Editor’s Page: House Rules
Why I’m still apologizing to my real estate agent.
photo: karen db photography
It was about three weeks before the closing date on our new house when it happened. My husband and I walked into our mortgage broker’s office and broke the news: We couldn’t afford it.
Our finances said otherwise. But fueled by sleepless weeks of late-night number crunching, stockpiling instant saimin for future meals and, the most damaging, hours of watching HGTV as families bid $200,000 for five-bedroom homes on 2 acres of Idaho land—we had panicked.
Fortunately, our mortgage broker and real estate agent didn’t. Each patiently walked us through our budget, put the payments in perspective and essentially calmed us down so we could purchase the place our two daughters now call home. And even though I forced our agent to take me through the house five times before we put in an offer, he still calls us every year to check in. Good man.
There is no doubt buying a house is one of the most financially frightening things we will ever do. On O‘ahu, median prices have soared 190 percent since 2000. When we talk about the market in the HONOLULU offices, many of our younger colleagues say they don’t think they’ll ever be able to afford their own place in Hawai‘i. So, real estate agents often have to be more than real estate experts. They become our informal therapists or life coaches, talking us through major changes in our lives—and out of panic mode. That is why in 2013 HONOLULU Magazine decided to create a list of Hawai‘i’s top real estate experts for our readers. The list features agents, mortgage brokers and insurance reps selected by homebuyers for offering excellent service during what can be a stressful time.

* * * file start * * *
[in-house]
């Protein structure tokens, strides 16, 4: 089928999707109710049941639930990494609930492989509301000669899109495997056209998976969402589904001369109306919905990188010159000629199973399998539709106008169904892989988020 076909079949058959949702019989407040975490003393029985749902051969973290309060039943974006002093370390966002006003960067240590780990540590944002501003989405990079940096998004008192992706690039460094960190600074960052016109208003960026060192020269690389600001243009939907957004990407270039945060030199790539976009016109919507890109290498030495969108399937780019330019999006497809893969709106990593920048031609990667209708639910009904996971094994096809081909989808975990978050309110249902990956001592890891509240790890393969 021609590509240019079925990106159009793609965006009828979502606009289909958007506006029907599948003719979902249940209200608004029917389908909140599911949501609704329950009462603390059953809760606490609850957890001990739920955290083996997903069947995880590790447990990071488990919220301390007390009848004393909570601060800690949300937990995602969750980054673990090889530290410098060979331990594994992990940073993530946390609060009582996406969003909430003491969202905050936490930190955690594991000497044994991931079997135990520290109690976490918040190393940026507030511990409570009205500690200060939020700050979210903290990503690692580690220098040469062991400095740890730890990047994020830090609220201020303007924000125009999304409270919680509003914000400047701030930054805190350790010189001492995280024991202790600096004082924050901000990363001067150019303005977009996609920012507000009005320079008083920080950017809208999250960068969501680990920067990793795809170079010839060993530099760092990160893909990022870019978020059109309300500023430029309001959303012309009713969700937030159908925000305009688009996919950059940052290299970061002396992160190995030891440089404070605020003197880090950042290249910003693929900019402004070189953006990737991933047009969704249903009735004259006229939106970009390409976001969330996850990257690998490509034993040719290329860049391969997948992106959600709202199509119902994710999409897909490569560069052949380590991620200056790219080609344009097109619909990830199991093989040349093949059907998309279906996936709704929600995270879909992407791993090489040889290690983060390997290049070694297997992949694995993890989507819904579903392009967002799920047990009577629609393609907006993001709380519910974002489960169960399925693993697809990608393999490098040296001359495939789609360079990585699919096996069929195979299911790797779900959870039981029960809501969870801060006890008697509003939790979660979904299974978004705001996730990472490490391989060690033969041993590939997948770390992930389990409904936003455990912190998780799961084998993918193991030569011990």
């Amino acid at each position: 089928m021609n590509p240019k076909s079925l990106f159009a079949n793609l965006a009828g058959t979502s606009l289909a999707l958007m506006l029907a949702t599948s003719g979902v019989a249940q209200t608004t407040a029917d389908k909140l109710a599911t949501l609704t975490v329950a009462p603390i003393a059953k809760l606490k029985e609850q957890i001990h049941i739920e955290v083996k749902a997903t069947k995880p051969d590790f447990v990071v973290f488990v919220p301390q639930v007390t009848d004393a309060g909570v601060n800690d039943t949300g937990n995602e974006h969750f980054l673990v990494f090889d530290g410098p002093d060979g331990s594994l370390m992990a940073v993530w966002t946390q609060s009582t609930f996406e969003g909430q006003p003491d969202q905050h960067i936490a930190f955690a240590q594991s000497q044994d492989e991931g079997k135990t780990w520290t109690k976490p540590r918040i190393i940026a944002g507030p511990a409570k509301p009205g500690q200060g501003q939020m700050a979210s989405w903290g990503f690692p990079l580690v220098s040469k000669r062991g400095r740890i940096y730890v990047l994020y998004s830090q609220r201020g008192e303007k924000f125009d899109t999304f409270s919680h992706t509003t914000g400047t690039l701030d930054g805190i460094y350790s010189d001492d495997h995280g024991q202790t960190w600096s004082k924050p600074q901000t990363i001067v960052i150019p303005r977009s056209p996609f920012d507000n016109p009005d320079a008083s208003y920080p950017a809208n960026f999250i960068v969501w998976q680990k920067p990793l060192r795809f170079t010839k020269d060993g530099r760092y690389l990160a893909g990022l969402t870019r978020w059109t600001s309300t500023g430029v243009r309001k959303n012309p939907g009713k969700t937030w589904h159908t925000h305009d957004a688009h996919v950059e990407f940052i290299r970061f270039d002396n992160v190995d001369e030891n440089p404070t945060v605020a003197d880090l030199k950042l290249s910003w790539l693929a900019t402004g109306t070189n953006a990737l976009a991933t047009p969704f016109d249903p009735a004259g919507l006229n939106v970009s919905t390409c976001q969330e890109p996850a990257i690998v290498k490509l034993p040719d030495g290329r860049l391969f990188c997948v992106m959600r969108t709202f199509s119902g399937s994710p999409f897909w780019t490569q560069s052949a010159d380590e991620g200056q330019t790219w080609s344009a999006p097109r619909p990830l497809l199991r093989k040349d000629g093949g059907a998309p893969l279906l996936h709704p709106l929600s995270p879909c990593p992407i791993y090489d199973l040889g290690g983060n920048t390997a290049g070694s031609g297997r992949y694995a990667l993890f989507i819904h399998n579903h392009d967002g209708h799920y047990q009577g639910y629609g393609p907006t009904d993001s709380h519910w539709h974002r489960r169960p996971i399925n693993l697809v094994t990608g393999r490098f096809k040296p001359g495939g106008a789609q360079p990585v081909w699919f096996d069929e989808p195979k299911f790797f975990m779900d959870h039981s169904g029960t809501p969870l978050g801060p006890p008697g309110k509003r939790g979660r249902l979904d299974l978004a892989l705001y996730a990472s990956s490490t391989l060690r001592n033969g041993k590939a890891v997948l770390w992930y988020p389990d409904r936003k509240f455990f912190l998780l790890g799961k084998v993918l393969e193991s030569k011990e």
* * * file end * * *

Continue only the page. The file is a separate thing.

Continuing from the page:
If you had any doubts about the challenges of working in the Islands’ real estate industry, turn to “This Is Real(tor) Life.” We sent staff writer Jayna Omaye to find out some of our local real estate agents’ most memorable stories. Read about the not-so-pious partying monks and the renter who drew the attention of The Washington Post.
What makes a home great? Is it architecture? The site? The personal story? Often it’s all three. Editor at large Robbie Dingeman tackled that question with a look inside nine Hawai‘i homes you won’t forget. Envy away.
Our own resident author, Don Wallace, tackled another great list—Hawai‘i’s 50 essential books. It started with an in-office brainstorm that stretched into library shelves, university classes and the personal favorites of local writers, critics and passionate readers. The result is a list of the local titles you should add to your must-read, or in my case, should-read-again, list. And look for our companion piece, great Hawai‘i books for young adults and children, in our family publication, HONOLULU Family, available mid-May.
A great way to get started is with the Hawai‘i State Public Library’s Summer Reading Program, which offers free talks, workshops and prizes for readers of all ages. It’s a favorite summer activity for my young girls and this year, I’ll be using our lists to find new reads so I can take a few moments for myself, on a hammock in my backyard, with a great book.
Got a good story? Reach me at firstname.lastname@example.org